1.8 million riders for Uber in Africa, South Africa owns the market

Data from ride-hailing app Uber says that South Africa and Kenya are its most lucrative markets in Africa, Kenya’s Business Daily reports.

South Africa ranks first with 969,000 active riders, while Kenya in second place, has 363,000 active users.

Both countries have experienced violent protests against Uber, mostly by taxi drivers, who accuse it of unfair competition.

The company launched its operations on the continent four years ago.

The data which was released by the company on Thursday says there are 12,000 and 5,000 Uber drivers in South Africa and Kenya, respectively.

Uganda and Tanzania have 48,000 and 53,000 active riders respectively, with each country signing-up 1,000 drivers.

Ghana and Nigeria have 140,000 and 267,000 active riders respectively with about 7,000 drivers using the Uber app in Nigeria while Ghana has 3,000.

The data shows that there are 1.8 million active Uber users in Africa.

Uber’s General Manager for Sub-Saharan Africa, Alon Lits, said the service has allowed people to have flexible working hours.

“Drivers love being as flexible as they like; earning what they want, when they want to supplement their income.”

Uber was stripped of its London licence in a surprise move a week ago.

The firm’s application for a new licence in London was rejected by Transport for London on the basis that the company is not a “fit and proper” private car hire operator, The Guardian UK reported.

Uber’s cars will not disappear immediately as its current licence expires on 30 September and it plans to challenge the ruling by London’s transport authority in the courts immediately.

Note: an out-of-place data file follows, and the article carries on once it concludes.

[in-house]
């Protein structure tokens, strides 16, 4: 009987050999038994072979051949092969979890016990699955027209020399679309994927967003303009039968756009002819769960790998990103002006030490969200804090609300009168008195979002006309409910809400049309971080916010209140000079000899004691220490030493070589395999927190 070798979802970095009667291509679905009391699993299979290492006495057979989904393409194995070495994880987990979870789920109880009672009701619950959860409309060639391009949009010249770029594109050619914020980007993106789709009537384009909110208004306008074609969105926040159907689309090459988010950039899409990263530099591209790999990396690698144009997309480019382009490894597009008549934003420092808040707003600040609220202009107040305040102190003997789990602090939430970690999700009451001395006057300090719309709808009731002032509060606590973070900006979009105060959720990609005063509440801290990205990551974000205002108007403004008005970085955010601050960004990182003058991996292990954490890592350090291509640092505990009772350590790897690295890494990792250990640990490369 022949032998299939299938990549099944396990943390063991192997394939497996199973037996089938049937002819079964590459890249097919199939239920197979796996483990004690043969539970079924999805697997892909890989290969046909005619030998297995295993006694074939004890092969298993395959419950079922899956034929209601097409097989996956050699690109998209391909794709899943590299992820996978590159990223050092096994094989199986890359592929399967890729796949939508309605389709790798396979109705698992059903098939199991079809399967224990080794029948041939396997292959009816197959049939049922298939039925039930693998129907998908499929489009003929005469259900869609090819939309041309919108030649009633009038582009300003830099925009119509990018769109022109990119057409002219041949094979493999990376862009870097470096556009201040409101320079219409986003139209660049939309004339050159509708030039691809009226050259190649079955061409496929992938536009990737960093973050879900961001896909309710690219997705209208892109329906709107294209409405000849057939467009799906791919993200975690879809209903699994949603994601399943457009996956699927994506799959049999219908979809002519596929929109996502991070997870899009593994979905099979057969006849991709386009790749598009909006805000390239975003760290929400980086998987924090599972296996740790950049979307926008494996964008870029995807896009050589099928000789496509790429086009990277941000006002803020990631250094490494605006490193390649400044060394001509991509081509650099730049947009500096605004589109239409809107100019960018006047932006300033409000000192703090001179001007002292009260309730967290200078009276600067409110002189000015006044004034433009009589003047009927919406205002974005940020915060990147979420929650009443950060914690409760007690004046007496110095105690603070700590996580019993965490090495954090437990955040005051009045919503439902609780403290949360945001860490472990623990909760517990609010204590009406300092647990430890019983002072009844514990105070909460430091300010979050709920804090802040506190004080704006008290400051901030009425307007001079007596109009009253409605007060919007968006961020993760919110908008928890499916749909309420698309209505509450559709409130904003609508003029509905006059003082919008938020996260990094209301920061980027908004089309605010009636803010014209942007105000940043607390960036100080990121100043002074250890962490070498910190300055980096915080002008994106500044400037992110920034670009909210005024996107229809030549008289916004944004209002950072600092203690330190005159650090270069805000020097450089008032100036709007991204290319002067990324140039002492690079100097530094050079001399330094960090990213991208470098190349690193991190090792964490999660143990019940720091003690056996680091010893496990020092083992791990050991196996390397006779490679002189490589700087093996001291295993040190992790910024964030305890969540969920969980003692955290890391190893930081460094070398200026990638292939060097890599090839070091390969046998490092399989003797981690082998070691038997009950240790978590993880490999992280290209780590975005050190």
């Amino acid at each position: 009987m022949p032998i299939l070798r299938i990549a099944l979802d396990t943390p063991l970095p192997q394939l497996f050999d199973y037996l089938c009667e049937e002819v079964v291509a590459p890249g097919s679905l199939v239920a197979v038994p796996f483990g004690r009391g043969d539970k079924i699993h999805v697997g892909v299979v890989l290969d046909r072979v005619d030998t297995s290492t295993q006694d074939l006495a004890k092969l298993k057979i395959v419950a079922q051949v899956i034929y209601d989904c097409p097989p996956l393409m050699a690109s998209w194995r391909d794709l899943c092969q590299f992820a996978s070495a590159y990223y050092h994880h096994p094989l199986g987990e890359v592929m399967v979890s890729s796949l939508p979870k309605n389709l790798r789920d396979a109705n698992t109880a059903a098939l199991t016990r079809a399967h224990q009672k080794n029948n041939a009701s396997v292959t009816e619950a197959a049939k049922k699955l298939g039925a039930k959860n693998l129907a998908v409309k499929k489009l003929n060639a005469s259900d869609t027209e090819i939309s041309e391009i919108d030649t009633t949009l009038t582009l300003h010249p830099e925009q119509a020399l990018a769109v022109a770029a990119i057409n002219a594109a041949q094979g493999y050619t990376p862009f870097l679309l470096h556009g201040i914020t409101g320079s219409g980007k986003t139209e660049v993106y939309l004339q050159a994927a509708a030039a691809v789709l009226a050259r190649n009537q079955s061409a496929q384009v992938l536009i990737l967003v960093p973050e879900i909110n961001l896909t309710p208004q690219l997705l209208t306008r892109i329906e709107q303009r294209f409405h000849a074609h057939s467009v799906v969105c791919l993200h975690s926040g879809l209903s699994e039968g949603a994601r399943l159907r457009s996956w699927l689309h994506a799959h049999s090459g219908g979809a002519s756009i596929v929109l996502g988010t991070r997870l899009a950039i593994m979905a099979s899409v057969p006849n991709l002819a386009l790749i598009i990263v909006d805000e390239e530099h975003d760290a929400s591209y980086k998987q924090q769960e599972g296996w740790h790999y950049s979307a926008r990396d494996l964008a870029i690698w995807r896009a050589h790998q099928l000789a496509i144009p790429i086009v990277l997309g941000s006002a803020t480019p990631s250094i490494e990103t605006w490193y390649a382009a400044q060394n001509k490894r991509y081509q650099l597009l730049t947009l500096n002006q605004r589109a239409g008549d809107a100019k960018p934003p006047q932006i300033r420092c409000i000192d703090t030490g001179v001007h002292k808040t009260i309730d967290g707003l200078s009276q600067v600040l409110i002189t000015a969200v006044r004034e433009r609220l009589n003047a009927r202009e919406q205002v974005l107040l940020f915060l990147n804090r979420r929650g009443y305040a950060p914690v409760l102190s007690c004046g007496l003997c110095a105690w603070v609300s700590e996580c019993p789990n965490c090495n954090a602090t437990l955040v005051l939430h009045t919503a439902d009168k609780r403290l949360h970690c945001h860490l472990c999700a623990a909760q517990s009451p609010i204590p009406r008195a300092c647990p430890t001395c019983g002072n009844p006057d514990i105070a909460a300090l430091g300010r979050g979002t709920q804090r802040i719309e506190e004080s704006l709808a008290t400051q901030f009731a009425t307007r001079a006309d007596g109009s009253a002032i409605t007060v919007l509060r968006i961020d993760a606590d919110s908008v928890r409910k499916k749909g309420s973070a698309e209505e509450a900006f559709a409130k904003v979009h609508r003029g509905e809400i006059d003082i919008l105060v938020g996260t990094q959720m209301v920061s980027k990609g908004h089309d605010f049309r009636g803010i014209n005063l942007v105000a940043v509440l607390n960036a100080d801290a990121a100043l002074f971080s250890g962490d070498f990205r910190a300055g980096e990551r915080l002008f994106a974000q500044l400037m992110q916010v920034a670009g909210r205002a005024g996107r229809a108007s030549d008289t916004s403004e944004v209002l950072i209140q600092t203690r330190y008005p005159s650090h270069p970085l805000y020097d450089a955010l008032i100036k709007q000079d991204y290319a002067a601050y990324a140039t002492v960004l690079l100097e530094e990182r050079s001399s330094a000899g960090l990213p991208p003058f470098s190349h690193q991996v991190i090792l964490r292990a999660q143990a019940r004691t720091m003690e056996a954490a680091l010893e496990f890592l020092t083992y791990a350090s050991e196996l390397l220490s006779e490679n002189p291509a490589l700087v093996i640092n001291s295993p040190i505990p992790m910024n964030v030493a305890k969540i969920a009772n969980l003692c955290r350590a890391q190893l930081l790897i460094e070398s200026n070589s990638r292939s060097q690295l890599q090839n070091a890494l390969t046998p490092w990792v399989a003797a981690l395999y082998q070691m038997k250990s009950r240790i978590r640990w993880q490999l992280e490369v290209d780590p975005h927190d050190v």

The firm can continue to operate in the capital – where it has 3.5 million users – until it has exhausted the appeals process, which could take months.

Uber’s chief executive, Dara Khosrowshahi, wrote to staff on Friday confirming that the company would appeal against the ruling. He said he disagreed with the decision but it was based on past behaviour.

“The truth is that there is a high cost to a bad reputation,” he wrote. “It really matters what people think of us, especially in a global business like ours.

“It’s critical that we act with integrity in everything we do, and learn how to be a better partner to every city we operate in. That doesn’t mean abandoning our principles – we will vigorously appeal TfL’s decision – but rather building trust through our actions and our behaviour. In doing so, we will show that Uber is not just a really great product, but a really great company that is meaningfully contributing to society, beyond its business and its bottom line.”

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